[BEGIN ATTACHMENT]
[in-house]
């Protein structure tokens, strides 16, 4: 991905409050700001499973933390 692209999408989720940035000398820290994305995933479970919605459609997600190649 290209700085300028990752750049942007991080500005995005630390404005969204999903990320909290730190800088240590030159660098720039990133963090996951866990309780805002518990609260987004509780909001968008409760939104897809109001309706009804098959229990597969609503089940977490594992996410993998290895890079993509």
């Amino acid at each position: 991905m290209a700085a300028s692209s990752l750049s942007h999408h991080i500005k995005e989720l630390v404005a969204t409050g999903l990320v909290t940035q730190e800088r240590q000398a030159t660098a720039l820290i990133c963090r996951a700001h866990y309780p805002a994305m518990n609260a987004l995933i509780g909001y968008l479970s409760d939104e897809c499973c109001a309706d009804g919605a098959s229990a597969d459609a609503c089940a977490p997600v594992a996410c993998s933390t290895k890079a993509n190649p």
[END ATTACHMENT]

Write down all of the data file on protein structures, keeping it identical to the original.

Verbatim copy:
[in-house]
């Protein structure tokens, strides 16, 4: 991905409050700001499973933390 692209999408989720940035000398820290994305995933479970919605459609997600190649 290209700085300028990752750049942007991080500005995005630390404005969204999903990320909290730190800088240590030159660098720039990133963090996951866990309780805002518990609260987004509780909001968008409760939104897809109001309706009804098959229990597969609503089940977490594992996410993998290895890079993509």
């Amino acid at each position: 991905m290209a700085a300028s692209s990752l750049s942007h999408h991080i500005k995005e989720l630390v404005a969204t409050g999903l990320v909290t940035q730190e800088r240590q000398a030159t660098a720039l820290i990133c963090r996951a700001h866990y309780p805002a994305m518990n609260a987004l995933i509780g909001y968008l479970s409760d939104e897809c499973c109001a309706d009804g919605a098959s229990a597969d459609a609503c089940a977490p997600v594992a996410c993998s933390t290895k890079a993509n190649p």